The interesting statement made by the military spokesman and adviser to the Saudi Defense Minister Brigadier General Ahmad Asiri about Riyadh’s readiness to fight on the ground in Syria raised many questions. Amongst them are: Is this a change in foreign policy? Why are we fighting in a distant land? Why are we fighting with the international coalition? If there is a desire to intervene, why don’t we fight the murderous Assad regime which is more brutal?
Fighting on the ground in Syria appears to be a new approach and is the first time that Saudi Arabia is willing to participate in a ground offensive to fight ISIS in Syria. In the past there have been suggestions of Saudi Arabia’s willingness to participate without mention of how this would be done exactly. Nevertheless, it has been a member of the international coalition fighting terrorist organisations in Syria in the form of airstrikes since last year.
Why is Saudi Arabia fighting as part of the international coalition? Saudi Arabia must either get the approval of the Assad regime in Syria as Russia is doing today – but this is an impossible request for Riyadh to make and it is likely that Damascus will reject it – or be authorised by the UN as it is in Yemen where Saudi forces are fighting with the approval of the Security Council. Therefore, the international coalition grants it legal cover and represents an integrated system of thirteen states.
As for what motivates Saudi Arabia to fight ISIS in Syria, it knows, like many other states, that it will be targeted by the organisation soon. It is believed that hundreds of Saudis brainwashed by ISIS are fighting in Syria and many of them have tried to return and carry out terrorist operations in Saudi Arabia.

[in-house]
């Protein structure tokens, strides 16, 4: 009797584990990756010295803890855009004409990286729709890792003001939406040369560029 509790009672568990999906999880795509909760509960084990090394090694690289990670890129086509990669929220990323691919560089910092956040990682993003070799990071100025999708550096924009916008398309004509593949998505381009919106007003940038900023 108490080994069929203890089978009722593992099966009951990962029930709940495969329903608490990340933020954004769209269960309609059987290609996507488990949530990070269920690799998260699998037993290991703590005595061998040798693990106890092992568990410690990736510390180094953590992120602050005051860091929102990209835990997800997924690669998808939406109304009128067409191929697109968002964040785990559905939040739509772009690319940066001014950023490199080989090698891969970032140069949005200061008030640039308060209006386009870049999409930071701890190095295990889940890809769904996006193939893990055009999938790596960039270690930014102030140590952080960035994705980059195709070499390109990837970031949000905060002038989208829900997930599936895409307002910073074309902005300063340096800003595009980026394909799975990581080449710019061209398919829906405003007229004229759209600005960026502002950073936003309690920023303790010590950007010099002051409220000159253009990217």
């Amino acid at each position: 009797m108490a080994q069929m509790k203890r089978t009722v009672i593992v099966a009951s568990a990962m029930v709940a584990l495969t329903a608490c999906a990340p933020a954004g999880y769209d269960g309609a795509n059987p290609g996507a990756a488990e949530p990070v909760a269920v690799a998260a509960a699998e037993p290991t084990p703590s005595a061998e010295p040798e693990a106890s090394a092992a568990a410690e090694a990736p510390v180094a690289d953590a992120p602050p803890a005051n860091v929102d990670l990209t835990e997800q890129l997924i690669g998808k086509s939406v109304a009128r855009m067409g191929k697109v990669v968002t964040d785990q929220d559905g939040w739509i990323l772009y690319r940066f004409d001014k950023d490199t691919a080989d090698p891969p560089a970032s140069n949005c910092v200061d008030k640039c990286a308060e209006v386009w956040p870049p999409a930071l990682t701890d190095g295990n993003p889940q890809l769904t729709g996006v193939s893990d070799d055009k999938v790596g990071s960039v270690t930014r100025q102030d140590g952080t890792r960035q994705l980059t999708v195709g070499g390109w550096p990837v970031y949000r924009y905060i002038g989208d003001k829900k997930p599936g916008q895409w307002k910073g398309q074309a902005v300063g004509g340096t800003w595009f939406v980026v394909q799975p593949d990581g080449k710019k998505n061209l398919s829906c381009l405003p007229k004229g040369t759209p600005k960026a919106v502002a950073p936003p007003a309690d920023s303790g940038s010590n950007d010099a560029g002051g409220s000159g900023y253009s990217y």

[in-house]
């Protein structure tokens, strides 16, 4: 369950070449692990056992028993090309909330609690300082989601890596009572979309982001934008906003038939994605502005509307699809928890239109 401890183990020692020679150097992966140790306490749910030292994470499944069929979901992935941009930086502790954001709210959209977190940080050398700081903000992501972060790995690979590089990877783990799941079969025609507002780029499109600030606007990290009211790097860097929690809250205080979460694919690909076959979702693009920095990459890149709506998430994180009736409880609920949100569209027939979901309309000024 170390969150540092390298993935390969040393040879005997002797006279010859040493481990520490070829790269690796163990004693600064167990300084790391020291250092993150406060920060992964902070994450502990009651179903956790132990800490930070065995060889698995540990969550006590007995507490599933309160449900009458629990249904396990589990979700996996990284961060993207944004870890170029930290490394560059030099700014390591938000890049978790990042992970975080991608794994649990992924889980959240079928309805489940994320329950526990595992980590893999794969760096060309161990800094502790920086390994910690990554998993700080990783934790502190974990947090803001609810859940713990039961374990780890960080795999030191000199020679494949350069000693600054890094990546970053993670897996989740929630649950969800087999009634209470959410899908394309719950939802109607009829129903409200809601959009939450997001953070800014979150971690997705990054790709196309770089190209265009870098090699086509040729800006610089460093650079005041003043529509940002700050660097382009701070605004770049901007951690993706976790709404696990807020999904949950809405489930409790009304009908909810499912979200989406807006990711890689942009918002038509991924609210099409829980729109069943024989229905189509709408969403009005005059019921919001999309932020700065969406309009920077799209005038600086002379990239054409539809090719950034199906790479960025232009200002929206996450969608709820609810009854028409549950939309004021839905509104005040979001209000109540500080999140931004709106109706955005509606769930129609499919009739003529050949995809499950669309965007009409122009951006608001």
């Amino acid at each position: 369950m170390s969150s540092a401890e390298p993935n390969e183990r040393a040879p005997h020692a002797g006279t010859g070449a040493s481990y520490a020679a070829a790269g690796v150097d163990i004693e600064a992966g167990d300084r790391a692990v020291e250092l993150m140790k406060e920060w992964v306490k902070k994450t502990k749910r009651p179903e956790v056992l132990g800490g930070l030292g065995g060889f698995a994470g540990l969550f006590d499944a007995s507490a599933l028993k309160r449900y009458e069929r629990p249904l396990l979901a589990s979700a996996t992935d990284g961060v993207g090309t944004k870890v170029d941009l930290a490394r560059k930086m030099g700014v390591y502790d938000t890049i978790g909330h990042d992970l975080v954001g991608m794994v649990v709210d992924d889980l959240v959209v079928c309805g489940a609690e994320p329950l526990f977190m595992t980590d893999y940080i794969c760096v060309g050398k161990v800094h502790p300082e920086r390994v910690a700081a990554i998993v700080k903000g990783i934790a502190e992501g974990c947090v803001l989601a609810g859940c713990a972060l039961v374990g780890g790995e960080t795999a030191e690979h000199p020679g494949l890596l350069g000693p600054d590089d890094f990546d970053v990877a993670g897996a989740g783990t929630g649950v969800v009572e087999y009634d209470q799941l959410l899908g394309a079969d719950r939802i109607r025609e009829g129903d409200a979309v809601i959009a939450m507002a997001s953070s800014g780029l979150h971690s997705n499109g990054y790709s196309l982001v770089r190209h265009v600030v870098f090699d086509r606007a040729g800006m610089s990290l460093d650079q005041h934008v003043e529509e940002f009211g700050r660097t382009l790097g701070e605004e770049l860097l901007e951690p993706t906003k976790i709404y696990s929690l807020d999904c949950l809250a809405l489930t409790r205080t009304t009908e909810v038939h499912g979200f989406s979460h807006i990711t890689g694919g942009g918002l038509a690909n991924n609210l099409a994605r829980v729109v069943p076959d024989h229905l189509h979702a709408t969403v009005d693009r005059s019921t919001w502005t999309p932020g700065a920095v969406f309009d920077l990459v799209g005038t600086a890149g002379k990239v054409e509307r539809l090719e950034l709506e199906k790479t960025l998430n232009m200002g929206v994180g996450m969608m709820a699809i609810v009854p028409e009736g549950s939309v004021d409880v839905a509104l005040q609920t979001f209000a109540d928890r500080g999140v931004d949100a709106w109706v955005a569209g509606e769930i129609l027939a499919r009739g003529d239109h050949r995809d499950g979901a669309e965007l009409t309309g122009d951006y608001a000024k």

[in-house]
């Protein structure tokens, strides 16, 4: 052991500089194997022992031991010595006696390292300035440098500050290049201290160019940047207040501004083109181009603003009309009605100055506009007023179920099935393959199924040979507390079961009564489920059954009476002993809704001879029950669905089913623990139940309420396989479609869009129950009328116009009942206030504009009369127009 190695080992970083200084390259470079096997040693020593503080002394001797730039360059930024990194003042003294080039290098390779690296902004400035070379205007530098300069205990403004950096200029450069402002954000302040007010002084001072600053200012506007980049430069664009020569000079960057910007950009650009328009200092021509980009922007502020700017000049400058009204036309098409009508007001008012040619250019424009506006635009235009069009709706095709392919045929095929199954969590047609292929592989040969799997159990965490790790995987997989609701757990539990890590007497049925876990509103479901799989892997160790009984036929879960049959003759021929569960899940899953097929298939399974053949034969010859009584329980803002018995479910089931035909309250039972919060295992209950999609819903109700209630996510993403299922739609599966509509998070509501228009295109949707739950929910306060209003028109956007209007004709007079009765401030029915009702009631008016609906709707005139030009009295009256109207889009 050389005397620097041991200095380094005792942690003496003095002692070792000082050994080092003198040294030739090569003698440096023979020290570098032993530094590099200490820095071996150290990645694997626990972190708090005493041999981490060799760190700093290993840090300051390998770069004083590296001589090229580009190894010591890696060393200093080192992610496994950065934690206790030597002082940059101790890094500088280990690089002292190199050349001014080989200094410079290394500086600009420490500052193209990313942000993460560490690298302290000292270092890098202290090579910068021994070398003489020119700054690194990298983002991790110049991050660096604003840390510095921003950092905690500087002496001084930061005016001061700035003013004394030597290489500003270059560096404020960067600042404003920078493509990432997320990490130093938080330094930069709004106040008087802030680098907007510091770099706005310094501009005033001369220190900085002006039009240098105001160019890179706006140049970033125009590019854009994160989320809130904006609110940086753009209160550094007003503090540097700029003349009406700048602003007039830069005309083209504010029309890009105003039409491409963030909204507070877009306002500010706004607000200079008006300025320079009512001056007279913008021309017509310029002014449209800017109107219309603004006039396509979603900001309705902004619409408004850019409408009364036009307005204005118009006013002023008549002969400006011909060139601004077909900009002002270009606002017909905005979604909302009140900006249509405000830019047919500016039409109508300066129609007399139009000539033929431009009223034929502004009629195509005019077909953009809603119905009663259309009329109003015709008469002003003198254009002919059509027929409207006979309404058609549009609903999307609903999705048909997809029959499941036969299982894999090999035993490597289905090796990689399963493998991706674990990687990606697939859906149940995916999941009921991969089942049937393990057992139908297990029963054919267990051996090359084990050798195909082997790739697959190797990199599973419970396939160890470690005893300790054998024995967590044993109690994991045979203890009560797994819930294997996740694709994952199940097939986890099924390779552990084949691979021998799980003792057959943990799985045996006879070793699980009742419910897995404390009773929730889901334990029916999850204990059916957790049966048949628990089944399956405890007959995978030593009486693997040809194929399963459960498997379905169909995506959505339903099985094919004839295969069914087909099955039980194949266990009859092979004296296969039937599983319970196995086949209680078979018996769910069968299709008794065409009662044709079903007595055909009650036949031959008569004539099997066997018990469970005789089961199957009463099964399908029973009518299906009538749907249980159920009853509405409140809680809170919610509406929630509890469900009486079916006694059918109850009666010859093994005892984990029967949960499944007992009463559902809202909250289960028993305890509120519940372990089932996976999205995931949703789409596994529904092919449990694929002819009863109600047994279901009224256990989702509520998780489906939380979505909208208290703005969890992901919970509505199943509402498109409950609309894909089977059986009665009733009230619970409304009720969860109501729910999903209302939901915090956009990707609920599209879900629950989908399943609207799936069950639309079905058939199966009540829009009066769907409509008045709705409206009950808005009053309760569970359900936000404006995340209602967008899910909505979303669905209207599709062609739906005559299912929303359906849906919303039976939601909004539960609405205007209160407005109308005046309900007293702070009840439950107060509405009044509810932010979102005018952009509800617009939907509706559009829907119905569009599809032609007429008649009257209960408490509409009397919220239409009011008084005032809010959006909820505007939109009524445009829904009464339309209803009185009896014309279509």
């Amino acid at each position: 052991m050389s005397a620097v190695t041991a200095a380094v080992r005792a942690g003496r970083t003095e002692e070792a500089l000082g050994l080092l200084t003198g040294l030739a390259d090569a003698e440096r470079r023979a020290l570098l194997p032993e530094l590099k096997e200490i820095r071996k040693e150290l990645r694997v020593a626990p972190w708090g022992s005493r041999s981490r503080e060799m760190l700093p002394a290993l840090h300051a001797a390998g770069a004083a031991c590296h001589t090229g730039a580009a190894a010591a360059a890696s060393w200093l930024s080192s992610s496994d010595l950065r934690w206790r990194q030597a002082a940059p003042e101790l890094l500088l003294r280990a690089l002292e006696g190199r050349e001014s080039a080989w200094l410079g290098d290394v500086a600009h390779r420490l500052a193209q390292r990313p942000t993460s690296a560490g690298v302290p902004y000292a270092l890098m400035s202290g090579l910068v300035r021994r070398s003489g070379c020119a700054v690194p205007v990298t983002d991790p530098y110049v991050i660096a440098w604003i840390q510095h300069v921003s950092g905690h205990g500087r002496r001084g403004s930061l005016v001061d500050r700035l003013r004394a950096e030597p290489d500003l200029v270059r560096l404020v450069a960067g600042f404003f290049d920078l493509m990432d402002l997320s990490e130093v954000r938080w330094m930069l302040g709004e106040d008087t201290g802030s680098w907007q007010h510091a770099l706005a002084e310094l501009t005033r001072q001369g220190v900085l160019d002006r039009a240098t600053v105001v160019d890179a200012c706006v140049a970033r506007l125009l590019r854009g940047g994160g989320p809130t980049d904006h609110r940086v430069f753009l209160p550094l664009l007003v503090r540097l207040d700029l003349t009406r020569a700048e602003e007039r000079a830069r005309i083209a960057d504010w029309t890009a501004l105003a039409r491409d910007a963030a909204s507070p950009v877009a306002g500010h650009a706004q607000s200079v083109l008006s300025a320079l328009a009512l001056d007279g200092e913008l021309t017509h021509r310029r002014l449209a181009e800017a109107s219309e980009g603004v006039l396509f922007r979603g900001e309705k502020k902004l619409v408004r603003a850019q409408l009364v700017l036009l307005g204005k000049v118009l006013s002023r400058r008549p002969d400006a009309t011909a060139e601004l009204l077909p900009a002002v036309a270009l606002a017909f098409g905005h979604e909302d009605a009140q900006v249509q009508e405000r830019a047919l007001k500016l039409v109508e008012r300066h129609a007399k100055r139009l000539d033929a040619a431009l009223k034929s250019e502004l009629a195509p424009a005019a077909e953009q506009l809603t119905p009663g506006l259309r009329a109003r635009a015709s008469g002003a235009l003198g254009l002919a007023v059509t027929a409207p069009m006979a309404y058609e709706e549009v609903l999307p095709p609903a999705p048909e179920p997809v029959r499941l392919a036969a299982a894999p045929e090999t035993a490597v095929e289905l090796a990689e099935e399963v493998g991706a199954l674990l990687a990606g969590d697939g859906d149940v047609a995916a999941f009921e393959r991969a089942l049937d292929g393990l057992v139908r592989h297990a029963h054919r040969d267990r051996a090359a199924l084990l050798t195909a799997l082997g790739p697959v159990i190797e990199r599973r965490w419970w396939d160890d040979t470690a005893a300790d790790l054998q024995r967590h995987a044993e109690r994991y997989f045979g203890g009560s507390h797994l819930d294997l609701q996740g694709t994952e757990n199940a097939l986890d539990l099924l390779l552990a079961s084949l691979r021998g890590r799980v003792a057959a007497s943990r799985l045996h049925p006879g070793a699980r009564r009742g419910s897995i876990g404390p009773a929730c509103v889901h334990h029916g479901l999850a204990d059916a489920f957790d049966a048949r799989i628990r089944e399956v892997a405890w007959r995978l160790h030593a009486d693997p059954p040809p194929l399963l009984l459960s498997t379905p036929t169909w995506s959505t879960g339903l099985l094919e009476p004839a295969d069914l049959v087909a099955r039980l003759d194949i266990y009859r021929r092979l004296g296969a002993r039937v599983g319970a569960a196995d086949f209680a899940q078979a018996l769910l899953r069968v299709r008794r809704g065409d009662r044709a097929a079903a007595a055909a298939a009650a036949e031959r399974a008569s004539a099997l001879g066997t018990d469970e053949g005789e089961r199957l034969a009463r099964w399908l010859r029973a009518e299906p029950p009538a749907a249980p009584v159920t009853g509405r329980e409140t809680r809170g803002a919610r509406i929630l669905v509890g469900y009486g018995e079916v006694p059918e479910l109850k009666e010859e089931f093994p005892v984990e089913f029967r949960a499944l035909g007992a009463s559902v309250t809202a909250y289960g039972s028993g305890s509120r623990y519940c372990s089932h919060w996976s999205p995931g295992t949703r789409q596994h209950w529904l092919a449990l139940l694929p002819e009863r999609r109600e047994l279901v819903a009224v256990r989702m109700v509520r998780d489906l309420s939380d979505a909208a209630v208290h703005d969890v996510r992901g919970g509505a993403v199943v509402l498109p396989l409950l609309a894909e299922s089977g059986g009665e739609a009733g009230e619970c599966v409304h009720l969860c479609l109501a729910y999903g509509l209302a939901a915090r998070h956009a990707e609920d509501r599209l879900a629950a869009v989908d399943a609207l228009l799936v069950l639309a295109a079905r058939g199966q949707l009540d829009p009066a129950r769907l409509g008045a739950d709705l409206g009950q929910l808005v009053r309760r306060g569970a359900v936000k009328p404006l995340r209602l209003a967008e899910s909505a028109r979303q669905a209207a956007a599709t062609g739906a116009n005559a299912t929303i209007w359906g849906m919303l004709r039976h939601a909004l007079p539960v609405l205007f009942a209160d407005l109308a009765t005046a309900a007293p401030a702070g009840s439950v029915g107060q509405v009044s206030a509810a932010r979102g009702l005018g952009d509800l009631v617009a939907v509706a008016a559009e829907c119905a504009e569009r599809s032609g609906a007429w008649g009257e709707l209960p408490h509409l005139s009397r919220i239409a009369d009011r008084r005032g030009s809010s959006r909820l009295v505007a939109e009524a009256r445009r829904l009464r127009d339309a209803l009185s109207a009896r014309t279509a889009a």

The most embarrassing question, however, is why are we fighting ISIS and leaving the Assad regime which has committed the largest number of crimes including murder and destruction in the history of the region? Firstly, Saudi Arabia is not a neigbouring country to Syria and is separated from it by Iraq and Jordan. Secondly, it is not able to fight there without an international mandate. Fighting in Syria without an international mandate would be considered an act of aggression with serious consequences.
Turkey has been fighting ISIS in Syria and Iraq for a while now; however it is not fighting the Syrian regime despite being enraged by it for the last five years. Turkey has the longest border with Syria and one of the largest armies in the world consisting of seven hundred thousand professional soldiers, and up to a million soldiers if reserves are included. Despite this, Turkey is committed to international laws and does not intervene militarily.
Fighting ISIS is not only a military process but is also a political one as well. By eradicating ISIS, the Russians and Iranians will no longer have an excuse to destroy the national Syrian opposition that has no links to extremist groups and foreign fighters. It will also strengthen the position of the Syrian opposition that has been targeted by extremists, Assad forces and its allies. This can be seen in the governorate of Daraa in the south where the Syrian regime’s allies actively strike the Free Syrian Army (FSA) by claiming that it is an extremist organisation.
When you consider Brigadier Asiri’s statement in context, it is clear that Saudi Arabia is willing to enter Syria on two conditions: the availability of international will and being part of a large military system.